The third and final phase of one of the world’s greenest and most technologically advanced cargo facilities, the Long Beach Container Terminal at Middle Harbor, has been completed, Port of Long Beach officials announced Friday.
“The facility is one of the wonders of the maritime industry,” port Executive Director Mario Cordero said during a press conference. “Developing this terminal has been one of the biggest and most challenging infrastructure projects in our history.”
After years of planning, the first phase of construction on the 300-acre mega-terminal began in May 2011 and opened in spring 2016, while crews continued work on phases two and three. Phase two was completed in October 2017 and another three acres will be added in 2025 when the north gate expansion opens.
With a host of automated, electric and near-zero emission equipment, the terminal has the capacity to handle 3.3 million twenty-foot equivalent units—the standard container measurement—per year. This volume alone would rank LBCT as America’s sixth-busiest seaport, officials said.
“To give you some perspective, that is more than the entire Port of Oakland and almost as much as the combined ports of Seattle and Tacoma,” LBTC CEO Anthony Otto said during the press conference.
The project combined piers D and F into Pier E through the infill of 2.5 million cubic yards of dredged sediment from Newport Harbor, Marina Del Rey and Long Beach’s Colorado Lagoon and Alamitos Bay, according to port spokesman Eric Bradley. The terminal can accommodate three container ships at the same time utilizing 14 electric ship-to-shore gantry cranes along a 4,200-foot-long concrete wharf with four more on the way, port Senior Program Manager Monique Lebrun told the Business Journal.
All buildings at the terminal are LEED Gold certified, meaning they meet strict environmental standards, Lebrun said. All ships calling at the facility plug into shore power to tap into the port’s electrical grid to reduce emissions. LBCT also includes a large on-dock rail yard with over 70,000 linear feet of track, Lebrun added, which reduces the number of truck trips and further combats emissions at the port.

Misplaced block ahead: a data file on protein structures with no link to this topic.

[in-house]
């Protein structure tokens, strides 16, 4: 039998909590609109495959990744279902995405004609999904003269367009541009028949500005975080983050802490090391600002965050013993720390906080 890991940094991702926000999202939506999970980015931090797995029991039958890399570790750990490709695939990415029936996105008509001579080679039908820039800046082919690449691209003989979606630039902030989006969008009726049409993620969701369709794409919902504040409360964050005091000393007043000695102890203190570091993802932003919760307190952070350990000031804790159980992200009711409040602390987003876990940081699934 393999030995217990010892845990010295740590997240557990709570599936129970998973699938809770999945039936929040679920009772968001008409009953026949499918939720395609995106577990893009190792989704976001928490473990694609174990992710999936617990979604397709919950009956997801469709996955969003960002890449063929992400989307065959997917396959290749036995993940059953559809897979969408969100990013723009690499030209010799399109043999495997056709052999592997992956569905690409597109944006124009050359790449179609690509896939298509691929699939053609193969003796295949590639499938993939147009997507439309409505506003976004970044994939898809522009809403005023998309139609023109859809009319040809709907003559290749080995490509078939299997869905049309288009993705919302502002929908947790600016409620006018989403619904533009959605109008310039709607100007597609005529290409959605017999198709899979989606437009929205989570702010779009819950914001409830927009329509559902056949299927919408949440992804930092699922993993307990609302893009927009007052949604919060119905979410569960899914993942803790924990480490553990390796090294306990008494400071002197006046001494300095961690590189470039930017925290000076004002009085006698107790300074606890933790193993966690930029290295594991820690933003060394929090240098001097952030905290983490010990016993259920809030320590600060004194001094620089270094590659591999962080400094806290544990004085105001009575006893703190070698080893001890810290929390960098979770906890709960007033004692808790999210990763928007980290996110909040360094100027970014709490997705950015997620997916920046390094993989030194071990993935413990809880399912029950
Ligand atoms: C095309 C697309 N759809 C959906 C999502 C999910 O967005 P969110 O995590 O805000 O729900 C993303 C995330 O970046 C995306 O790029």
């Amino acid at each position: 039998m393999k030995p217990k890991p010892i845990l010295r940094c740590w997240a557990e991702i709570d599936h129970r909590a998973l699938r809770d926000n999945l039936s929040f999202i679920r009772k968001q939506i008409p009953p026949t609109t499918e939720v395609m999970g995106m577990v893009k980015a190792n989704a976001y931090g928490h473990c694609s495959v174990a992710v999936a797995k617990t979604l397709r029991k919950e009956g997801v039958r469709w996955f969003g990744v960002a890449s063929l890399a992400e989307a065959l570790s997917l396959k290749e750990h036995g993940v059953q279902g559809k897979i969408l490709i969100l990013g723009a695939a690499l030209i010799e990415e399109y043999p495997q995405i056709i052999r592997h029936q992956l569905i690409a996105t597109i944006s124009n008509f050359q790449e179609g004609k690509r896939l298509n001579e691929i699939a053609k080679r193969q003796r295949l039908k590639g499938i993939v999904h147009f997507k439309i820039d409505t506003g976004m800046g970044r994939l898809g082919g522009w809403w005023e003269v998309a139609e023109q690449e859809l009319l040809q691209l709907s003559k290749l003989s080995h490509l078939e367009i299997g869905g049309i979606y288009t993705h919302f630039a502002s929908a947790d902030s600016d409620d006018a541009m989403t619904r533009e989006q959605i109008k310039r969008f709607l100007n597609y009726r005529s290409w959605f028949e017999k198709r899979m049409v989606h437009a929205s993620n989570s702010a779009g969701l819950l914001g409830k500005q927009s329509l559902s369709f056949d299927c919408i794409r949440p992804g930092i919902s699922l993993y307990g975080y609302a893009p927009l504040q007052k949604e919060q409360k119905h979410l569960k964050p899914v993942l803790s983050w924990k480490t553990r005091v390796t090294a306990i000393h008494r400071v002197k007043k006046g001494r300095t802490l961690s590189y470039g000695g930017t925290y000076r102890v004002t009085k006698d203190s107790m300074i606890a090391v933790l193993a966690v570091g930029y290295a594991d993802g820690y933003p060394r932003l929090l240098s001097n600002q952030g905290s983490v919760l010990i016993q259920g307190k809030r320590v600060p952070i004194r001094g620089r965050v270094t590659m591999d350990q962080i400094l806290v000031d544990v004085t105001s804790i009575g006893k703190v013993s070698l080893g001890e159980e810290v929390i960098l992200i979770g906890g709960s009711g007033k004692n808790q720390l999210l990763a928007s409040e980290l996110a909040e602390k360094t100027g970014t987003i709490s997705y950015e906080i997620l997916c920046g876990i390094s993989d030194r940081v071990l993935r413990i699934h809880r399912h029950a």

“This is a civil engineering marvel,” Lebrun said. “Each component is a huge project on its own.”
The final price tag for LBCT was $1.5 billion. The project initially was planned as an expansion of the two existing terminals and was budgeted for $750 million, Cordero told the Business Journal. However, when Hyundai relocated to the Port of Los Angeles, the project was reimagined into a single mega-terminal that utilizes state-of-the-art green technologies, which increased cost significantly, Cordero said.
For decades, the areas around the ports of Long Beach and LA have been plagued by some of the country’s worst air pollution, which has led to increased asthma for residents who live along major cargo corridors such as the 710 Freeway. The investment in creating LBCT is an indication that the port is taking action to address its environmental impact for the betterment of surrounding communities, Cordero said.
“LBCT is by far the cleanest container terminal on this planet,” Otto said. “We have proven our industry can [operate] in a more sustainable way—LBCT is operating at 90% less emissions than our competition.”
The terminal’s increased capacity has come in the nick of time, Otto said, noting the dozens of ships anchored off the coast awaiting to be offloaded. For over a year, the port has been handling a record amount of cargo due to increased e-commerce amid the pandemic. Coupled with the busy back-to-school and holiday stocking by retailers, high volumes are expected to continue.
The port generates about 51,000 jobs in the regional economy, including tens of thousands of International Longshore and Warehouse Union workers. In the past, the organization has fought automation at container terminals that would reduce the number of jobs for union members. While the technologies introduced at LBCT has impacted traditional longshore jobs, Otto said they have created newer, higher skilled jobs.
“We spent almost $9 million in training alone before we ever opened the doors of this facility,” Otto said. “That was our commitment to the workforce—retraining them so they can best handle the new technology. We can’t do this without the ILWU, we don’t want to. They are our workforce.”
Orient Overseas Container Line, a major Hong Kong-based shipper, in 2012 signed a 40-year lease to operate the new terminal through its subsidiary LBCT. In 2018, COSCO Shipping Holdings Co., a Chinese state-owned shipping line, acquired OOCL parent-company Orient Overseas (International) Limited.
Because COSCO is one of the largest shipping companies in the world by TEU volume, the Committee on Foreign Investment in the U.S. mandated the company divest at LBCT to avoid a monopoly. So in 2019, Australia-based asset management firm Macquarie Infrastructure and Real Assets acquired terminal operator LBCT and assumed the lease.
Editor’s note: This story has been updated with the correct spelling of Monique Lebrun’s last name.